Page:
Discrimination in sport: Government believes there are still too many problems, House of Lords inquiry told

"When it comes to what happens on the terraces, for example, clearly the FA and footballing bodies have a huge amount of work to do there and they must work very closely with the Home Office and the police on that."

kick it out
Image: The Premier League launched a 'No room for racism' campaign

The Government believes there are still "too many problems" of discriminatory behaviour in sport, a House of Lords inquiry has been told.

The National Plan for Sport and Recreation Committee is examining the current state of sport and recreation policy in the UK and intends to publish its findings next year.

The Government said it welcomed recent high-level talks in football, in response to a question from Lord Knight over the need for improved diversity of membership on governing bodies of sporting groups.

"One of the things we absolutely believe in doing is making sure we talk to these bodies about it," Ben Dean, Director for Sport and Gambling for the Department of Digital, Culture, Media and Sport told the committee.

"The Secretary of State [Oliver Dowden], only two weeks ago, held a meeting with all the key senior football partners as well as Kick It Out and some of those involved in tackling racism and homophobia.

Digital, Culture, Media and Sport Secretary Oliver Dowden will lead talks with those in control of the national game
Image: Digital, Culture, Media and Sport Secretary Oliver Dowden has led talks with those in control of the national game

"We are still seeing too many problems here, what are you doing? How are you focusing on it? How seriously are you taking it? Certainty in our minds this isn't a one-off initiative, it's just bread and butter, it needs to be part of senior conversations at all national governing boards, in all sports where possible."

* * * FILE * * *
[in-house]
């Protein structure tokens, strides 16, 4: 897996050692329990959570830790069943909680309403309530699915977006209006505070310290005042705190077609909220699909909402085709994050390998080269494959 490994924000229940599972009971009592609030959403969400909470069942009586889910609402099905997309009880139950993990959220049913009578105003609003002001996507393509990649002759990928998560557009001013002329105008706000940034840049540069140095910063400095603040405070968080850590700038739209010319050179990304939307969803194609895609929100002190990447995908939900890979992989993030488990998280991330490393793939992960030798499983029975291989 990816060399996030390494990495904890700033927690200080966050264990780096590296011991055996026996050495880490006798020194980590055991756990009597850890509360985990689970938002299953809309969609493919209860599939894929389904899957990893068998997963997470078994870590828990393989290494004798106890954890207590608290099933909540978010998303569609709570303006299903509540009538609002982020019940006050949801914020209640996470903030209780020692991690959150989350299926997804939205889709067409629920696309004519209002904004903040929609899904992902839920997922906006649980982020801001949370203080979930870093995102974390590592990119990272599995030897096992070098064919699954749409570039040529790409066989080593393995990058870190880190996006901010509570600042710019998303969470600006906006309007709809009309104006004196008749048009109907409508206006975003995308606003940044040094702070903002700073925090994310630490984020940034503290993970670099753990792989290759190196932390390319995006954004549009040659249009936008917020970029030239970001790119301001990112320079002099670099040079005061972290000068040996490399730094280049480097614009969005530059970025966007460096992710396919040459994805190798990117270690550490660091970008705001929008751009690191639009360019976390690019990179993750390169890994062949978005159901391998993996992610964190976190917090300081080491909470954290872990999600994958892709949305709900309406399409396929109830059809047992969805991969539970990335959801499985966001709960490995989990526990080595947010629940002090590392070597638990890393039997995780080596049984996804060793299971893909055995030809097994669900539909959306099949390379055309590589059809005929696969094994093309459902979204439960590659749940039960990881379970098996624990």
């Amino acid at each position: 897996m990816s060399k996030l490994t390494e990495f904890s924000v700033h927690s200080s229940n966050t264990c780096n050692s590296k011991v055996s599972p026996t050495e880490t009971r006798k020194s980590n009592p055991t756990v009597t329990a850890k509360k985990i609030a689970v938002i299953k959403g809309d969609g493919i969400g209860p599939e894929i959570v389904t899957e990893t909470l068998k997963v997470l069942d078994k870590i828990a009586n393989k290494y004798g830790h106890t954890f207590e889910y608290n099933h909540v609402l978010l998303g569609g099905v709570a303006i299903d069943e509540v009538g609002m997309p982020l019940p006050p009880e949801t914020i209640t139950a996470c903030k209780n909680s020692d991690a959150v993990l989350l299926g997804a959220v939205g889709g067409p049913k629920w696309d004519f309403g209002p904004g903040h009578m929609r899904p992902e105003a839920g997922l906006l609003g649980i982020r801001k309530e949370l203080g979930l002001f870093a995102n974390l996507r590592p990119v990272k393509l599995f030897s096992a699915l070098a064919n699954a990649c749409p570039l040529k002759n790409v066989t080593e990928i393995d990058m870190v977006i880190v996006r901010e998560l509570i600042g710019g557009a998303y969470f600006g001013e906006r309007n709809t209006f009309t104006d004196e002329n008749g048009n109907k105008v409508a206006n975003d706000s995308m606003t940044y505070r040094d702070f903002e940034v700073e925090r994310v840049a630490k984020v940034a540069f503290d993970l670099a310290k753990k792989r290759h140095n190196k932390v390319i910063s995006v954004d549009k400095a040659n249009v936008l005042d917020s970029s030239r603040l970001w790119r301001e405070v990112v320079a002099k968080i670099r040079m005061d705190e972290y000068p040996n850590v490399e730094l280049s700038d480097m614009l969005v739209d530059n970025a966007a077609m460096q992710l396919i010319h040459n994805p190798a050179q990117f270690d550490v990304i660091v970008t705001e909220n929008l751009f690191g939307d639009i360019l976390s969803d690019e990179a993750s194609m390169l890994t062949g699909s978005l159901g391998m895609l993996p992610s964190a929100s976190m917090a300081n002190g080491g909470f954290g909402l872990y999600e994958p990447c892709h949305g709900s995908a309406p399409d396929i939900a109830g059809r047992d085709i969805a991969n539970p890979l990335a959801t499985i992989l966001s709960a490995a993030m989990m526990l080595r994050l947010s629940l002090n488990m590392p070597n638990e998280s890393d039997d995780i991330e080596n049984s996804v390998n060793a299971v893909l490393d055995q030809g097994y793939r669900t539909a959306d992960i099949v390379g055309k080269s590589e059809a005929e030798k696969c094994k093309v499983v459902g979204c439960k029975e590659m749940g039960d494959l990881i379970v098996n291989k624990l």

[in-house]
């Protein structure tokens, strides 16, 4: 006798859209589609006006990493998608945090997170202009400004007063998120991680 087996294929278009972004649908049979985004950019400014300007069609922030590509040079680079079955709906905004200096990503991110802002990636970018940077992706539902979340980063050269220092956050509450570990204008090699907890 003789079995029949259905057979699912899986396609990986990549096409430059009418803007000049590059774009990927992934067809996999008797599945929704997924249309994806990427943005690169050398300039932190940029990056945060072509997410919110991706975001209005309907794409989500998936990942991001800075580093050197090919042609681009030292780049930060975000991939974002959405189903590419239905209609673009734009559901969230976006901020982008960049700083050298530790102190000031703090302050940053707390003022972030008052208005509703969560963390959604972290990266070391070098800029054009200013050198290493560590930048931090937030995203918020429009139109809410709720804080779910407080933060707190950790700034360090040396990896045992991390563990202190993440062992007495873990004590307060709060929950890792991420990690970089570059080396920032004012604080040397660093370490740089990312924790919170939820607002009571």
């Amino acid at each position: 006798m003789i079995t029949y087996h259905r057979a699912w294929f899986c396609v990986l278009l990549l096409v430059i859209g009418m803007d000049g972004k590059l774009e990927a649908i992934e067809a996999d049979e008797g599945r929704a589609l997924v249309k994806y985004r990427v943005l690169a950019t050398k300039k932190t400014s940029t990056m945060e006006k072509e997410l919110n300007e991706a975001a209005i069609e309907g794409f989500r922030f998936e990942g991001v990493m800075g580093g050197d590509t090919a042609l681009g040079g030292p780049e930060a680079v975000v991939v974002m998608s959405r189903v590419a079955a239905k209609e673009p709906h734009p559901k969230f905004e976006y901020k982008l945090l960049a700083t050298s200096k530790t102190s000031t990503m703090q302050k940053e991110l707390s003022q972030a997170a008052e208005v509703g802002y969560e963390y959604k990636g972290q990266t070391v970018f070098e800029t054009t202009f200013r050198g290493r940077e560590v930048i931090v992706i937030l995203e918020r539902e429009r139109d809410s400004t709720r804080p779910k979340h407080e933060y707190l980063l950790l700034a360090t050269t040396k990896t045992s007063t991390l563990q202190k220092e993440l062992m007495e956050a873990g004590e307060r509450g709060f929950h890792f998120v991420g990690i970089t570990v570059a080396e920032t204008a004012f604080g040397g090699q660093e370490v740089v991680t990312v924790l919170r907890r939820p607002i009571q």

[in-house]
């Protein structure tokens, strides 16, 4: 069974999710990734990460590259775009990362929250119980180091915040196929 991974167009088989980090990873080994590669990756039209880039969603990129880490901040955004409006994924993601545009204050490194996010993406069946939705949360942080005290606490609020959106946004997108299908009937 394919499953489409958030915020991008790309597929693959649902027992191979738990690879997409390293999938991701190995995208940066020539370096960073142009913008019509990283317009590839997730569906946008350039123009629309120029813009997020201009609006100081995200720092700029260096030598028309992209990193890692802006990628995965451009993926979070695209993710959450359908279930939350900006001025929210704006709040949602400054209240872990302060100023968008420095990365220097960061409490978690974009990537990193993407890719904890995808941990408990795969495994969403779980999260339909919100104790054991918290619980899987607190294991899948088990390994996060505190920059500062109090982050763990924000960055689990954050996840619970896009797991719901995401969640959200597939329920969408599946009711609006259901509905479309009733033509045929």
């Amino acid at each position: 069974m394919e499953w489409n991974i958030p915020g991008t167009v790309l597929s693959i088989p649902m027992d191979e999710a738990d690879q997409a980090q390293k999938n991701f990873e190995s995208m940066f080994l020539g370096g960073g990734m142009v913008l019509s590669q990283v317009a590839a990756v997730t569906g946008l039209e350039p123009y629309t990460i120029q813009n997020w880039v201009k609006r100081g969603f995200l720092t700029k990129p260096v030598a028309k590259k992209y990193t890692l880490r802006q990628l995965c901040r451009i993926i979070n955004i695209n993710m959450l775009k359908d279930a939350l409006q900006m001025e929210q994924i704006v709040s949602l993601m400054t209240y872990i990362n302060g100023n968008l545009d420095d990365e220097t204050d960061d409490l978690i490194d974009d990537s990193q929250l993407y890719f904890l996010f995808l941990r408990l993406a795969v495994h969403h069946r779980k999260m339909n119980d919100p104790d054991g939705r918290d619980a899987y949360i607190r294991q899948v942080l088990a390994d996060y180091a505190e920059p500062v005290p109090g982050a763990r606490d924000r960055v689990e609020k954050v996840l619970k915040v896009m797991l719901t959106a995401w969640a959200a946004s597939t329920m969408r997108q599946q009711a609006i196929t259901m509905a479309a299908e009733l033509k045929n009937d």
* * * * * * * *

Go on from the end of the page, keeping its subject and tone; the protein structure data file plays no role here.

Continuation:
Dean said football is attempting to become more inclusive, in response to a question about how the Government is tackling racism, homophobia, misogyny and transphobia in sport at all levels.

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"It needs collaboration across a lot of different partners," Dean told members of the select committee, including Baroness Brady, Baroness Grey-Thompson and Lord Moynihan, during a remote session.

Tanni Grey-Thompson
Image: Baroness Tanni Grey-Thompson is a member of the select committee

"When it comes to what happens on the terraces, for example, clearly the FA and footballing bodies have a huge amount of work to do there and they must work very closely with the Home Office and the police on that.

"The training that stewards now get on intervening, if they hear racist chanting, and using the much more sophisticated CCTV systems that are now in football stadiums, has been helpful to target that.

"Clearly there have still been cases and what we want to see is sport being very clear about both cracking down on it, when there are individual cases of this happening, but also making sure they create a nice environment for it to be supportive."

"One of the things football has done is trying to make the sport much more inclusive. When you look at the terraces nowadays, in terms of families turning up, taking their kids, that does create a better atmosphere.

"It does feel like a lot has been done and certainly one of the things we continue to support, this isn't directly for Government to lead, is where there have also been stories of high-profile sports people coming out as gay, that has been something that we've tried to welcome.

"There has been lots of media pick-up on the fact that sport needs to be a more welcoming environment, both off the pitch in the locker rooms, as well as on the pitch."

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